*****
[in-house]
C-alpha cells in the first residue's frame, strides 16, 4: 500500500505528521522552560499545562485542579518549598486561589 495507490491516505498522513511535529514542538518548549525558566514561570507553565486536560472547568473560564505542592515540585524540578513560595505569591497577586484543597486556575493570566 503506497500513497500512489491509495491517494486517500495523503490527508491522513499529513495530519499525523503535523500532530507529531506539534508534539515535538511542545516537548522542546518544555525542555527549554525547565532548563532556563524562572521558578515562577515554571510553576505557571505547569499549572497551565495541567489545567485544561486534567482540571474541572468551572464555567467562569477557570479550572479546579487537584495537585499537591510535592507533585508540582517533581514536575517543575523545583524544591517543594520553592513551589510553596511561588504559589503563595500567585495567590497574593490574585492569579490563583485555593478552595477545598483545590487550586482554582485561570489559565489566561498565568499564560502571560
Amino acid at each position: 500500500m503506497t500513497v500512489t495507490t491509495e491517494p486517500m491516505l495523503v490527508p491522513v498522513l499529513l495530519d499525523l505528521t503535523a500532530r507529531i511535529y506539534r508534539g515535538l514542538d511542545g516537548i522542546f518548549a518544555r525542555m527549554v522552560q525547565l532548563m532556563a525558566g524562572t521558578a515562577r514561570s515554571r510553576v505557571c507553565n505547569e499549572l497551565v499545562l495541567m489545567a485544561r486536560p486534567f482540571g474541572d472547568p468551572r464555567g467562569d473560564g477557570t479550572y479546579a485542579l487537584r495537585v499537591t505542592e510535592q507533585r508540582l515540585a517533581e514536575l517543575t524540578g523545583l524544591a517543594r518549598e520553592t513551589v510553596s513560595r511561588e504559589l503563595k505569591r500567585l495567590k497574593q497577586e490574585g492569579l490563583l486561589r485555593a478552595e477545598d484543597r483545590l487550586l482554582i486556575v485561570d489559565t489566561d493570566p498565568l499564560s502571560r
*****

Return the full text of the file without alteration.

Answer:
[in-house]
C-alpha cells in the first residue's frame, strides 16, 4: 500500500505528521522552560499545562485542579518549598486561589 495507490491516505498522513511535529514542538518548549525558566514561570507553565486536560472547568473560564505542592515540585524540578513560595505569591497577586484543597486556575493570566 503506497500513497500512489491509495491517494486517500495523503490527508491522513499529513495530519499525523503535523500532530507529531506539534508534539515535538511542545516537548522542546518544555525542555527549554525547565532548563532556563524562572521558578515562577515554571510553576505557571505547569499549572497551565495541567489545567485544561486534567482540571474541572468551572464555567467562569477557570479550572479546579487537584495537585499537591510535592507533585508540582517533581514536575517543575523545583524544591517543594520553592513551589510553596511561588504559589503563595500567585495567590497574593490574585492569579490563583485555593478552595477545598483545590487550586482554582485561570489559565489566561498565568499564560502571560
Amino acid at each position: 500500500m503506497t500513497v500512489t495507490t491509495e491517494p486517500m491516505l495523503v490527508p491522513v498522513l499529513l495530519d499525523l505528521t503535523a500532530r507529531i511535529y506539534r508534539g515535538l514542538d511542545g516537548i522542546f518548549a518544555r525542555m527549554v522552560q525547565l532548563m532556563a525558566g524562572t521558578a515562577r514561570s515554571r510553576v505557571c507553565n505547569e499549572l497551565v499545562l495541567m489545567a485544561r486536560p486534567f482540571g474541572d472547568p468551572r464555567g467562569d473560564g477557570t479550572y479546579a485542579l487537584r495537585v499537591t505542592e510535592q507533585r508540582l515540585a517533581e514536575l517543575t524540578g523545583l524544591a517543594r518549598e520553592t513551589v510553596s513560595r511561588e504559589l503563595k505569591r500567585l495567590k497574593q497577586e490574585g492569579l490563583l486561589r485555593a478552595e477545598d484543597r483545590l487550586l482554582i486556575v485561570d489559565t489566561d493570566p498565568l499564560s502571560r